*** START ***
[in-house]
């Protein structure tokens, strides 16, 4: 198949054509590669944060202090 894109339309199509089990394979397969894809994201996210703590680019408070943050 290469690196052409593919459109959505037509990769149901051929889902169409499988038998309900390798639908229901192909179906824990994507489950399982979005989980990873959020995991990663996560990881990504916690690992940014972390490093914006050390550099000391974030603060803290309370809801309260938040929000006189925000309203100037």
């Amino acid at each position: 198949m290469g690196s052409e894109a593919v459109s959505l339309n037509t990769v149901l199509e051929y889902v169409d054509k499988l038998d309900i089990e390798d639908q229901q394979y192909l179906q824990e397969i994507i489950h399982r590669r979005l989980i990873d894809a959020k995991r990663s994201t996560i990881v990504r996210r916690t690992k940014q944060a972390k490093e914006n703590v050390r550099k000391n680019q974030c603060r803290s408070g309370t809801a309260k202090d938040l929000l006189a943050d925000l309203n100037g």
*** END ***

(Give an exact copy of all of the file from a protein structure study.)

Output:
[in-house]
């Protein structure tokens, strides 16, 4: 198949054509590669944060202090 894109339309199509089990394979397969894809994201996210703590680019408070943050 290469690196052409593919459109959505037509990769149901051929889902169409499988038998309900390798639908229901192909179906824990994507489950399982979005989980990873959020995991990663996560990881990504916690690992940014972390490093914006050390550099000391974030603060803290309370809801309260938040929000006189925000309203100037």
């Amino acid at each position: 198949m290469g690196s052409e894109a593919v459109s959505l339309n037509t990769v149901l199509e051929y889902v169409d054509k499988l038998d309900i089990e390798d639908q229901q394979y192909l179906q824990e397969i994507i489950h399982r590669r979005l989980i990873d894809a959020k995991r990663s994201t996560i990881v990504r996210r916690t690992k940014q944060a972390k490093e914006n703590v050390r550099k000391n680019q974030c603060r803290s408070g309370t809801a309260k202090d938040l929000l006189a943050d925000l309203n100037g």